Every writer, and especially an Indie writer, knows the value of reviews. As Indie authors, it is our job to market our work, and one of the best ways is to get our work reviewed. Oftentimes, we trade out free copies in exchange for honest reviews, a win-win. But it wasn’t until I accepted a free copy of a book in exchange for an honest review that I really understood the anxiety on the part of the reviewer. And the reason for that is because I didn’t enjoy the book.
Not only did I not enjoy it, but it was just awash with so many errors and obvious needs of improvement that I seriously wondered how I could review it without dropping a huge sledgehammer on some writer’s dreams. I had never struggled with this before when writing reviews of either Indie authors or large house authors, and it occurred to me just why. When writing an unsolicited review of a book, the author is still somewhat anonymous, disconnected and unconcerned with my opinion (or so I can believe). But when an author seeks me out for a review, there is a bit of a correspondence before I actually receive the book, and in that correspondence the author becomes real to me.
There is a tangible excitement on the other end of my email inbox. I can sense it from the writer. I know she is biting her nails in her anxiety, plodding through each long, laborious day, waiting for me to post my review so she can read how much I loved the fruits of her labors, how much I appreciated the amount of effort and work it took her to write her book, how much I recognized her talent and admired her storytelling brilliance. I know she is waiting just this way. I know it deeply because I have been her.
And what if one of my reviewers had responded just the way I want to and said: This is just not good?
The problem is that I know how that would affect her and I can’t do that to her. I have struggled so much with this that I even discussed it at-length with my husband. I suggested that I should forego writing a review and just write her personally with some helpful tips and constructive criticism, but what is the point? The book is already published and has been for more than a year. Should I offer to be a critical reader or a beta reader for her on future works? How can I be honest without being damaging? How can I be helpful without being patronizing? After all, I may be no better writer than she.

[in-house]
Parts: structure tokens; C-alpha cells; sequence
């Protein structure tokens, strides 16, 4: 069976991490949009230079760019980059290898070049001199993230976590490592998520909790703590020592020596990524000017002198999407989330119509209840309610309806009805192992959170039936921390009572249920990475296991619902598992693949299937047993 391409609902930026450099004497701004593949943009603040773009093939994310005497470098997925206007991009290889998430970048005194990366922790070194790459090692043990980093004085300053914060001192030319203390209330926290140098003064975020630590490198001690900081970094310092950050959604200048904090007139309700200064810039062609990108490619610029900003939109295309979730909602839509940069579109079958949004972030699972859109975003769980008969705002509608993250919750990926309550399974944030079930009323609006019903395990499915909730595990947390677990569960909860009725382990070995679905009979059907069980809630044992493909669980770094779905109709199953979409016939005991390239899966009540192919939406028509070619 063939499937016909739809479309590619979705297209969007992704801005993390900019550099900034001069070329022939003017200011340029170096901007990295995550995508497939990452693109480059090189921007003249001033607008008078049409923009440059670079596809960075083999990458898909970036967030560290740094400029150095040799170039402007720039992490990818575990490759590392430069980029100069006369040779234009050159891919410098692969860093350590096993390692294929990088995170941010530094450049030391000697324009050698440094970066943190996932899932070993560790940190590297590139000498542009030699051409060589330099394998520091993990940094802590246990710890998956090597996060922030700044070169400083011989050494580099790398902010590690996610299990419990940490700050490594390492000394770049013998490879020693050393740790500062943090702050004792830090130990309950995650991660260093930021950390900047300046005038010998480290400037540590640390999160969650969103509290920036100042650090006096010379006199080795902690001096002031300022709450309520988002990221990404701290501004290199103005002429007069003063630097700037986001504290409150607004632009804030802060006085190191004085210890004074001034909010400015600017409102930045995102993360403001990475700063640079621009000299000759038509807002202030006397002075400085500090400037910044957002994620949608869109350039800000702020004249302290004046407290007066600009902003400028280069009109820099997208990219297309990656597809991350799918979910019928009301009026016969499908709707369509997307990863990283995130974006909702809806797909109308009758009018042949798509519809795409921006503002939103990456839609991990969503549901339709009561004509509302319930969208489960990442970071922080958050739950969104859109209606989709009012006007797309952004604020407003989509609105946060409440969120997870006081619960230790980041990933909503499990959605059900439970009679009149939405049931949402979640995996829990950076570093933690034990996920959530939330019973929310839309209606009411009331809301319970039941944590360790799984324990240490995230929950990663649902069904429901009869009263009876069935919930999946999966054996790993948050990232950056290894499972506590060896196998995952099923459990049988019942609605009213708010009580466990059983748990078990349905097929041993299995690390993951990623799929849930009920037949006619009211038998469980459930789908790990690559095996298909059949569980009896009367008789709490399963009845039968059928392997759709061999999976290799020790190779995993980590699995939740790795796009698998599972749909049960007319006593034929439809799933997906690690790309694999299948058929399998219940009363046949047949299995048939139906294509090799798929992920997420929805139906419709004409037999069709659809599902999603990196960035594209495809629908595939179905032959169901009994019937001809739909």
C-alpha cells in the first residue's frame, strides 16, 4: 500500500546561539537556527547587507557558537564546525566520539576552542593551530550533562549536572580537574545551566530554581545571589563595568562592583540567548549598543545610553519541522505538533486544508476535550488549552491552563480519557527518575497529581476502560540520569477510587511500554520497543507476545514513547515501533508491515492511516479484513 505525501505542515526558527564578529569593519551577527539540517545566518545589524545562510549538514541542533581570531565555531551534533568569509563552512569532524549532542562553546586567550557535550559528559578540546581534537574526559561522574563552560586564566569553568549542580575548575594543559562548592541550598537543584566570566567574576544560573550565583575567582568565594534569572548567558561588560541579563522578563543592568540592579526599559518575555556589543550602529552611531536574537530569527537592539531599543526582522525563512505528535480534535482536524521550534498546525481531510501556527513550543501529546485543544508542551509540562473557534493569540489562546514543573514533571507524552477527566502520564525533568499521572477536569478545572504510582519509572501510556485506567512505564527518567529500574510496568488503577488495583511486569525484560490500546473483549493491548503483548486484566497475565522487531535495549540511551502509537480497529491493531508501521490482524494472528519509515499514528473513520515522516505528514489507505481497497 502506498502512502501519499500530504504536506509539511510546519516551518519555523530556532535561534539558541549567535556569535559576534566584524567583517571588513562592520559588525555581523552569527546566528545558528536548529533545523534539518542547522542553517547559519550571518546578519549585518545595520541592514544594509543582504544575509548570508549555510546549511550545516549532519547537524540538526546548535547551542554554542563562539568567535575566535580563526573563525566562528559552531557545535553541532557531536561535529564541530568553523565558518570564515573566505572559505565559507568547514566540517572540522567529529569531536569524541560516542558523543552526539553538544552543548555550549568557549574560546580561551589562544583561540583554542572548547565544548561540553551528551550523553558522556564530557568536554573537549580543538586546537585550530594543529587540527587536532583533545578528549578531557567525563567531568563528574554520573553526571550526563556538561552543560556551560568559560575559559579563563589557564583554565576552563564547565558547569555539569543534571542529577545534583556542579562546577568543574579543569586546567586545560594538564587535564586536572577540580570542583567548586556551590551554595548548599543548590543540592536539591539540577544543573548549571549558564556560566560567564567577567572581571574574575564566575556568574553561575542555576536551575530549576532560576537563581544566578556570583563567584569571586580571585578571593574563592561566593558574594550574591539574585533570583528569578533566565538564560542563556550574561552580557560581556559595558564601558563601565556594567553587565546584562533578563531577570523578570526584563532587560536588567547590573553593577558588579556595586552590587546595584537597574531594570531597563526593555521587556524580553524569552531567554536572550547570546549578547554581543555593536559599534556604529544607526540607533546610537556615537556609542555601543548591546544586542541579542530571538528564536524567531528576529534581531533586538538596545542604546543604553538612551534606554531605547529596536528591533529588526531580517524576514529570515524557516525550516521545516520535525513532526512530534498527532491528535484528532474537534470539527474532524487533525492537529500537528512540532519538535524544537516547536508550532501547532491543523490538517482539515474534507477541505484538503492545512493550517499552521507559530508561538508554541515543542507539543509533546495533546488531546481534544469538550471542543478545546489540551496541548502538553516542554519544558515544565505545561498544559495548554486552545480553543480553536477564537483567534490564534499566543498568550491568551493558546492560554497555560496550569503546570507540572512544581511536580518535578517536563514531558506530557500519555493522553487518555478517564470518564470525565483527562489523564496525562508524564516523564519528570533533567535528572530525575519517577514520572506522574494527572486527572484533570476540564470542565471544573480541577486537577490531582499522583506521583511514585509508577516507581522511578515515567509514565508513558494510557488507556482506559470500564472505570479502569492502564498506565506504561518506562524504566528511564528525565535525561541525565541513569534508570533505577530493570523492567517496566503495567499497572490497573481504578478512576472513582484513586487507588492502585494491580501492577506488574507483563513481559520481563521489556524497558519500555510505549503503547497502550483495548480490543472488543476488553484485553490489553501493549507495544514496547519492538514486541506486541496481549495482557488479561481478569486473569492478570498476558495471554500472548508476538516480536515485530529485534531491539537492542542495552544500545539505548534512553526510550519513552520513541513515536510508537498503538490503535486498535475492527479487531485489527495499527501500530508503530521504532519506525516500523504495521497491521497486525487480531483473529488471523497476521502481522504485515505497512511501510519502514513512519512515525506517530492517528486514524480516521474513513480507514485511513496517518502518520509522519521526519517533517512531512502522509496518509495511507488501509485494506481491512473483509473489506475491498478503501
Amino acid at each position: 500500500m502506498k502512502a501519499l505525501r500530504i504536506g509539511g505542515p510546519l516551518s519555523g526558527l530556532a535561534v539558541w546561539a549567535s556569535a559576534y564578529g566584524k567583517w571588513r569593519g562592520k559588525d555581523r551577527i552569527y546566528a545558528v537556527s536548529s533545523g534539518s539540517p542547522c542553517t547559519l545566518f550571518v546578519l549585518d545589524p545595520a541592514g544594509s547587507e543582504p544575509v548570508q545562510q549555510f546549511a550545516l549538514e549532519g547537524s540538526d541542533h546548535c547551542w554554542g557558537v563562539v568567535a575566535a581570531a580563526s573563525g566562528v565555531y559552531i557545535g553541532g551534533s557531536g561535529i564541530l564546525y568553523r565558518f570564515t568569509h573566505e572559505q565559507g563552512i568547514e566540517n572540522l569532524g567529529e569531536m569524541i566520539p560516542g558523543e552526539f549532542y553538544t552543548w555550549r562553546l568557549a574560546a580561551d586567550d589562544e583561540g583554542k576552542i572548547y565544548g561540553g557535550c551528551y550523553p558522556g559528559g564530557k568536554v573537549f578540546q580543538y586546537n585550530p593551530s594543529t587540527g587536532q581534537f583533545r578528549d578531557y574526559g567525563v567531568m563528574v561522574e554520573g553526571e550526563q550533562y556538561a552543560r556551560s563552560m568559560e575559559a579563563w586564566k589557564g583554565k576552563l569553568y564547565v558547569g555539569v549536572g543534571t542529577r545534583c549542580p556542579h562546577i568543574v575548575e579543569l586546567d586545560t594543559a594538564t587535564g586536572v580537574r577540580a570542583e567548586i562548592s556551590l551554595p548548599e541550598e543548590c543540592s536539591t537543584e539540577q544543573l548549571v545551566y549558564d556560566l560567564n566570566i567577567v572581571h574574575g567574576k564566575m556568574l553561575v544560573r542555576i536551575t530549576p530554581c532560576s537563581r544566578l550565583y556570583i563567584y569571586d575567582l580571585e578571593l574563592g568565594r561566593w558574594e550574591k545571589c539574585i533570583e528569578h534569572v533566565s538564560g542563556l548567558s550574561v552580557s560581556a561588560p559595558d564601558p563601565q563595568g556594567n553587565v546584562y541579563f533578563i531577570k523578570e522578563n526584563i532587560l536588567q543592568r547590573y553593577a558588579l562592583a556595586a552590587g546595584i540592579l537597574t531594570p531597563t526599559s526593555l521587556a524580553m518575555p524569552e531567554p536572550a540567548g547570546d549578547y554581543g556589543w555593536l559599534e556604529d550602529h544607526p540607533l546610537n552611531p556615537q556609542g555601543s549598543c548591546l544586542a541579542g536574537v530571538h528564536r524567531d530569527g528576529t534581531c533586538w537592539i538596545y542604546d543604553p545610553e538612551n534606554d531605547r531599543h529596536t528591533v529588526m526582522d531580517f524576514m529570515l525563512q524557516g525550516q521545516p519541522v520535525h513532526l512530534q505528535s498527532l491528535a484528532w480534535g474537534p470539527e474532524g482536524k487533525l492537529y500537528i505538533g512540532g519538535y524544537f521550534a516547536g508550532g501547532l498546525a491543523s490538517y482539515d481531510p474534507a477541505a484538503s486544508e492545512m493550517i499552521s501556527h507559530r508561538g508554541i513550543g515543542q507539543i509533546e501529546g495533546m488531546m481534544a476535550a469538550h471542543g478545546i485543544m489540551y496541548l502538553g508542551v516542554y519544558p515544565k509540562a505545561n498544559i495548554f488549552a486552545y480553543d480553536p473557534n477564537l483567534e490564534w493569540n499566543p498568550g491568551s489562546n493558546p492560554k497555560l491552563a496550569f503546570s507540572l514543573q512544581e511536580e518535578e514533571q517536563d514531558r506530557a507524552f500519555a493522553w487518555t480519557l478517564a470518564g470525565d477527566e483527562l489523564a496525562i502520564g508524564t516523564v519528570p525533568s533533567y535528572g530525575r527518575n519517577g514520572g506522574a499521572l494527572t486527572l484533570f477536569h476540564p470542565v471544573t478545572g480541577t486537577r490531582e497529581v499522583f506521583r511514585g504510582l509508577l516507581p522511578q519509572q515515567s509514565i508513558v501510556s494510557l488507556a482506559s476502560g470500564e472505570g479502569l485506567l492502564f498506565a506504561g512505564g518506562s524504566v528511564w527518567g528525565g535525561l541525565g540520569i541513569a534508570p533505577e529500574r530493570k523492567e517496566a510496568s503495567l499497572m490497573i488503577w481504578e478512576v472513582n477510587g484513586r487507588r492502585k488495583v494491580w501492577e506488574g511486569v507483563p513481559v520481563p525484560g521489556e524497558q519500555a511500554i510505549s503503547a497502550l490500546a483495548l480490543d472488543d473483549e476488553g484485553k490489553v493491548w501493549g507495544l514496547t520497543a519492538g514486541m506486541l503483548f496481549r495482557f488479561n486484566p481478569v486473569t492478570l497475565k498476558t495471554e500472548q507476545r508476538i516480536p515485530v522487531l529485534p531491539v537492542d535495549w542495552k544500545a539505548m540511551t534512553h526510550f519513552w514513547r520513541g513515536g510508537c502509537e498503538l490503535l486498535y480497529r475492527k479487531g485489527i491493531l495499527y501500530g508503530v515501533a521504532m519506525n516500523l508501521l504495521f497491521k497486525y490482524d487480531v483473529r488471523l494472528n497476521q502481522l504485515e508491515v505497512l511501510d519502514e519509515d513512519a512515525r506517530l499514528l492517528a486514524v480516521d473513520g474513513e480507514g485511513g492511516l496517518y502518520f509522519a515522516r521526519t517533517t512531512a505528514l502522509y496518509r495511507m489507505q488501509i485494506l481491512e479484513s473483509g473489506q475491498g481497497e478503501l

And what if she handles it badly and turns around to write negative reviews of my books? It is a petty fear, I know, but this industry has some petty people in it. There seems to be an unspoken agreement in the Indie world, a sort of you-scratch-my-back-I’ll-scratch-yours in effect. I have seen it where Indie authors are reviewing each other’s work and rating each other exactly the same. If one author rates a book four stars, you can be assured that that author will, in turn, rate the other’s four stars. Am I breaking with some code if I rate less than three stars? Am I moving myself toward some black list? Am I overthinking it all?
Back in the olden days when I was in college, I took a course that was entirely devoted to writing reviews. That was all we did all semester long. So, I got fairly good at it and the test then became how to write them funnier, how to make them stand out, and in a lot of ways that meant finding ways to be more insulting. I was inconsiderate of the person(s) I was annihilating with my criticisms back then and I began to wonder if and how I had matured in my reviewing.
I like to think that my reviews now are less insulting and more constructive, but I know that I have written some stuff that has probably offended some authors out there. I realized that there are two sides of a review, an emotional and a mechanical, and it is still, at the end of the day, my opinion. I started wondering if maybe I should endeavor to write each review as though the author personally sought me out, to always be mindful of the author’s feelings and to keep my criticisms as free of emotion as possible, and to keep my emotions as respectful as possible.
And, I decided that I will give each author exactly what I would want from my reviewers: honesty.